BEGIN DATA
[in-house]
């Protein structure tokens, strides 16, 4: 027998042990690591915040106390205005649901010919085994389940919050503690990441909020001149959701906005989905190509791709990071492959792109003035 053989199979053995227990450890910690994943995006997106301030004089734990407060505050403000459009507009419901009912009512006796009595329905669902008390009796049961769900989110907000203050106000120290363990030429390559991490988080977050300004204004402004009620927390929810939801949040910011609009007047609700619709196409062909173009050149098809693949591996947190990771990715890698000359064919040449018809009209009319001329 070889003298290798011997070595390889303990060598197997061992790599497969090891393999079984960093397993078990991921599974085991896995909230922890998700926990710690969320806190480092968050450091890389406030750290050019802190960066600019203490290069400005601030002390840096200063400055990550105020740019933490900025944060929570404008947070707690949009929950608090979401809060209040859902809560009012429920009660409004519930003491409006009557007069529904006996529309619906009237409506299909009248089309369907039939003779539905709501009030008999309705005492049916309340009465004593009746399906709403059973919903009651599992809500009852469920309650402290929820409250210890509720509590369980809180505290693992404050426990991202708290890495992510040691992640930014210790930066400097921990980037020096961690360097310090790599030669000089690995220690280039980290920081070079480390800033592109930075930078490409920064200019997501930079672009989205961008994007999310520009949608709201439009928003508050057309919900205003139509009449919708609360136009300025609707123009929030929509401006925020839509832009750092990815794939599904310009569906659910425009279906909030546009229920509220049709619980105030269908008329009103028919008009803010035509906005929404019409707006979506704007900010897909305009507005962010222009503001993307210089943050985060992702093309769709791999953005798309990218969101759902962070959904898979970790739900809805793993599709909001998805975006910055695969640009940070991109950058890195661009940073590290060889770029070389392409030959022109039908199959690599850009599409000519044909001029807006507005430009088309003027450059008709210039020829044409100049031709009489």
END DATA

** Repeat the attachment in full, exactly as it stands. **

[in-house]
């Protein structure tokens, strides 16, 4: 027998042990690591915040106390205005649901010919085994389940919050503690990441909020001149959701906005989905190509791709990071492959792109003035 053989199979053995227990450890910690994943995006997106301030004089734990407060505050403000459009507009419901009912009512006796009595329905669902008390009796049961769900989110907000203050106000120290363990030429390559991490988080977050300004204004402004009620927390929810939801949040910011609009007047609700619709196409062909173009050149098809693949591996947190990771990715890698000359064919040449018809009209009319001329 070889003298290798011997070595390889303990060598197997061992790599497969090891393999079984960093397993078990991921599974085991896995909230922890998700926990710690969320806190480092968050450091890389406030750290050019802190960066600019203490290069400005601030002390840096200063400055990550105020740019933490900025944060929570404008947070707690949009929950608090979401809060209040859902809560009012429920009660409004519930003491409006009557007069529904006996529309619906009237409506299909009248089309369907039939003779539905709501009030008999309705005492049916309340009465004593009746399906709403059973919903009651599992809500009852469920309650402290929820409250210890509720509590369980809180505290693992404050426990991202708290890495992510040691992640930014210790930066400097921990980037020096961690360097310090790599030669000089690995220690280039980290920081070079480390800033592109930075930078490409920064200019997501930079672009989205961008994007999310520009949608709201439009928003508050057309919900205003139509009449919708609360136009300025609707123009929030929509401006925020839509832009750092990815794939599904310009569906659910425009279906909030546009229920509220049709619980105030269908008329009103028919008009803010035509906005929404019409707006979506704007900010897909305009507005962010222009503001993307210089943050985060992702093309769709791999953005798309990218969101759902962070959904898979970790739900809805793993599709909001998805975006910055695969640009940070991109950058890195661009940073590290060889770029070389392409030959022109039908199959690599850009599409000519044909001029807006507005430009088309003027450059008709210039020829044409100049031709009489």